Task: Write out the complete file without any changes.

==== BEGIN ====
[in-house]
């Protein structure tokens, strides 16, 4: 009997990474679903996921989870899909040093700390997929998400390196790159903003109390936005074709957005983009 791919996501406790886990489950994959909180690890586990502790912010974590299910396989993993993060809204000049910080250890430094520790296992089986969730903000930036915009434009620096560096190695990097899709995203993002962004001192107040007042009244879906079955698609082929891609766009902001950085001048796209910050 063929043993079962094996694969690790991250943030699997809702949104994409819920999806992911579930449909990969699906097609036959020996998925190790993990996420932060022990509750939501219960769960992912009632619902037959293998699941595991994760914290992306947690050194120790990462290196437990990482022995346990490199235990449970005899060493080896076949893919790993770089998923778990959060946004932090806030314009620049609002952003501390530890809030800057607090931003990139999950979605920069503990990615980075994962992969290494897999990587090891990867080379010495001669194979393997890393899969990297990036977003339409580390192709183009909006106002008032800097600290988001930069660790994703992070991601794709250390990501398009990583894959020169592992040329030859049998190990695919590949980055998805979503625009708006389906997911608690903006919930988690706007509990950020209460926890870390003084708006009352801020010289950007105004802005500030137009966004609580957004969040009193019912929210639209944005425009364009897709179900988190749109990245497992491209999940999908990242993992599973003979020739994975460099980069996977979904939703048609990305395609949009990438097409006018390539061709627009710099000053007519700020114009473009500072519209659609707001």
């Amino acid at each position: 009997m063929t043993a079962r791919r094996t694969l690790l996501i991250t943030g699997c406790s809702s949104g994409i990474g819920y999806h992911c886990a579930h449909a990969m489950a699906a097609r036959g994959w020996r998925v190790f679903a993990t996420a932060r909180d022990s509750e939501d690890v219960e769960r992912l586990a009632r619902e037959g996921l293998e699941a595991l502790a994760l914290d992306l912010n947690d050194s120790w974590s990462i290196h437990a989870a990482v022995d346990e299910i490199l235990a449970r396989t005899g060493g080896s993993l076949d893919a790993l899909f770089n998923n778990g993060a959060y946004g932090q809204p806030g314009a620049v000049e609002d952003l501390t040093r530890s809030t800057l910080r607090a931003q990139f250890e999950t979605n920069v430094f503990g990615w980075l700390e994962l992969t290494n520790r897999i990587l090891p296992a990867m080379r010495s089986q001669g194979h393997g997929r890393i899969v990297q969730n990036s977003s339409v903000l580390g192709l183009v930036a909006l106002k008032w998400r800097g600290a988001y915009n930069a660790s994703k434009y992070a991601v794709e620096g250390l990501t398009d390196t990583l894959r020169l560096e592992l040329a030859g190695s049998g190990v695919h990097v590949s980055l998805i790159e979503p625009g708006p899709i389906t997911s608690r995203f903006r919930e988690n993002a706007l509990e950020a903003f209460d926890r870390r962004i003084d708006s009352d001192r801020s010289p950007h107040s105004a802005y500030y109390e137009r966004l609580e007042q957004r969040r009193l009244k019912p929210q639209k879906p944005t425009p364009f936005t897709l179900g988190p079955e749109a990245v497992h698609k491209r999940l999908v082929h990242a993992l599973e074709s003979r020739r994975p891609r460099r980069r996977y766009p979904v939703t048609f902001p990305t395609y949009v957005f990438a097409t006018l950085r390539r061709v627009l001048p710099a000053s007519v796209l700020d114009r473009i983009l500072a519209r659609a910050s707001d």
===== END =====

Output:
[in-house]
């Protein structure tokens, strides 16, 4: 009997990474679903996921989870899909040093700390997929998400390196790159903003109390936005074709957005983009 791919996501406790886990489950994959909180690890586990502790912010974590299910396989993993993060809204000049910080250890430094520790296992089986969730903000930036915009434009620096560096190695990097899709995203993002962004001192107040007042009244879906079955698609082929891609766009902001950085001048796209910050 063929043993079962094996694969690790991250943030699997809702949104994409819920999806992911579930449909990969699906097609036959020996998925190790993990996420932060022990509750939501219960769960992912009632619902037959293998699941595991994760914290992306947690050194120790990462290196437990990482022995346990490199235990449970005899060493080896076949893919790993770089998923778990959060946004932090806030314009620049609002952003501390530890809030800057607090931003990139999950979605920069503990990615980075994962992969290494897999990587090891990867080379010495001669194979393997890393899969990297990036977003339409580390192709183009909006106002008032800097600290988001930069660790994703992070991601794709250390990501398009990583894959020169592992040329030859049998190990695919590949980055998805979503625009708006389906997911608690903006919930988690706007509990950020209460926890870390003084708006009352801020010289950007105004802005500030137009966004609580957004969040009193019912929210639209944005425009364009897709179900988190749109990245497992491209999940999908990242993992599973003979020739994975460099980069996977979904939703048609990305395609949009990438097409006018390539061709627009710099000053007519700020114009473009500072519209659609707001």
């Amino acid at each position: 009997m063929t043993a079962r791919r094996t694969l690790l996501i991250t943030g699997c406790s809702s949104g994409i990474g819920y999806h992911c886990a579930h449909a990969m489950a699906a097609r036959g994959w020996r998925v190790f679903a993990t996420a932060r909180d022990s509750e939501d690890v219960e769960r992912l586990a009632r619902e037959g996921l293998e699941a595991l502790a994760l914290d992306l912010n947690d050194s120790w974590s990462i290196h437990a989870a990482v022995d346990e299910i490199l235990a449970r396989t005899g060493g080896s993993l076949d893919a790993l899909f770089n998923n778990g993060a959060y946004g932090q809204p806030g314009a620049v000049e609002d952003l501390t040093r530890s809030t800057l910080r607090a931003q990139f250890e999950t979605n920069v430094f503990g990615w980075l700390e994962l992969t290494n520790r897999i990587l090891p296992a990867m080379r010495s089986q001669g194979h393997g997929r890393i899969v990297q969730n990036s977003s339409v903000l580390g192709l183009v930036a909006l106002k008032w998400r800097g600290a988001y915009n930069a660790s994703k434009y992070a991601v794709e620096g250390l990501t398009d390196t990583l894959r020169l560096e592992l040329a030859g190695s049998g190990v695919h990097v590949s980055l998805i790159e979503p625009g708006p899709i389906t997911s608690r995203f903006r919930e988690n993002a706007l509990e950020a903003f209460d926890r870390r962004i003084d708006s009352d001192r801020s010289p950007h107040s105004a802005y500030y109390e137009r966004l609580e007042q957004r969040r009193l009244k019912p929210q639209k879906p944005t425009p364009f936005t897709l179900g988190p079955e749109a990245v497992h698609k491209r999940l999908v082929h990242a993992l599973e074709s003979r020739r994975p891609r460099r980069r996977y766009p979904v939703t048609f902001p990305t395609y949009v957005f990438a097409t006018l950085r390539r061709v627009l001048p710099a000053s007519v796209l700020d114009r473009i983009l500072a519209r659609a910050s707001d």